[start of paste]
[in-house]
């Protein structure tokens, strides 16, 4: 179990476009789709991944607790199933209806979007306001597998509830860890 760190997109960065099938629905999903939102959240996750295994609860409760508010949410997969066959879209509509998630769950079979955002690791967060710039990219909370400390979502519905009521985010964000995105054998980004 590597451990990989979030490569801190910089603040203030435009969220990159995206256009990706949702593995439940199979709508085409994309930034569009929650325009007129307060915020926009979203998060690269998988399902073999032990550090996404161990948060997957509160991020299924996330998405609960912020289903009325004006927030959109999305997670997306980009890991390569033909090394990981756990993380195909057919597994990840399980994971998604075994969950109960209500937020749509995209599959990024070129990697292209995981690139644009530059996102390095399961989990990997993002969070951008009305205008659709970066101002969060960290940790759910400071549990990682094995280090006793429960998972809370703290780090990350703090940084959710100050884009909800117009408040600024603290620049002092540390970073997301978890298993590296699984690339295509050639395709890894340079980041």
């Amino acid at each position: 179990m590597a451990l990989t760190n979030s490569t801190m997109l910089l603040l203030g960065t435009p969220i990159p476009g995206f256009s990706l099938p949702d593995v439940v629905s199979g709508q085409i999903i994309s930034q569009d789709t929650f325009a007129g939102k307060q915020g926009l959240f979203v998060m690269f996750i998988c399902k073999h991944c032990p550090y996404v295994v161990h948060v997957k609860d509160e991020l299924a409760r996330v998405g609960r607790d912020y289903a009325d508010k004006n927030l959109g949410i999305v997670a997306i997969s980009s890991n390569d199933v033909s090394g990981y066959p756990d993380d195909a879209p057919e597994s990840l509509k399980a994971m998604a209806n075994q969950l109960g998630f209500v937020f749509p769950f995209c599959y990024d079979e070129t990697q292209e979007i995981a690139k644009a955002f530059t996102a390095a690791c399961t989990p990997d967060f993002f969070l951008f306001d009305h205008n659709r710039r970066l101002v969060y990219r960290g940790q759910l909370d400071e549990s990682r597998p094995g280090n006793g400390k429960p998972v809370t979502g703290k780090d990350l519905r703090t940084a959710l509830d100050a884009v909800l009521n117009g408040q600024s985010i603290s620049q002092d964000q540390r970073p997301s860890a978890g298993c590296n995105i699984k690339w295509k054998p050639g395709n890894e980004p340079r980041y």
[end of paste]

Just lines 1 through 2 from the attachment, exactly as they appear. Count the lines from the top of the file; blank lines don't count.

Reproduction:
[in-house]
């Protein structure tokens, strides 16, 4: 179990476009789709991944607790199933209806979007306001597998509830860890 760190997109960065099938629905999903939102959240996750295994609860409760508010949410997969066959879209509509998630769950079979955002690791967060710039990219909370400390979502519905009521985010964000995105054998980004 590597451990990989979030490569801190910089603040203030435009969220990159995206256009990706949702593995439940199979709508085409994309930034569009929650325009007129307060915020926009979203998060690269998988399902073999032990550090996404161990948060997957509160991020299924996330998405609960912020289903009325004006927030959109999305997670997306980009890991390569033909090394990981756990993380195909057919597994990840399980994971998604075994969950109960209500937020749509995209599959990024070129990697292209995981690139644009530059996102390095399961989990990997993002969070951008009305205008659709970066101002969060960290940790759910400071549990990682094995280090006793429960998972809370703290780090990350703090940084959710100050884009909800117009408040600024603290620049002092540390970073997301978890298993590296699984690339295509050639395709890894340079980041």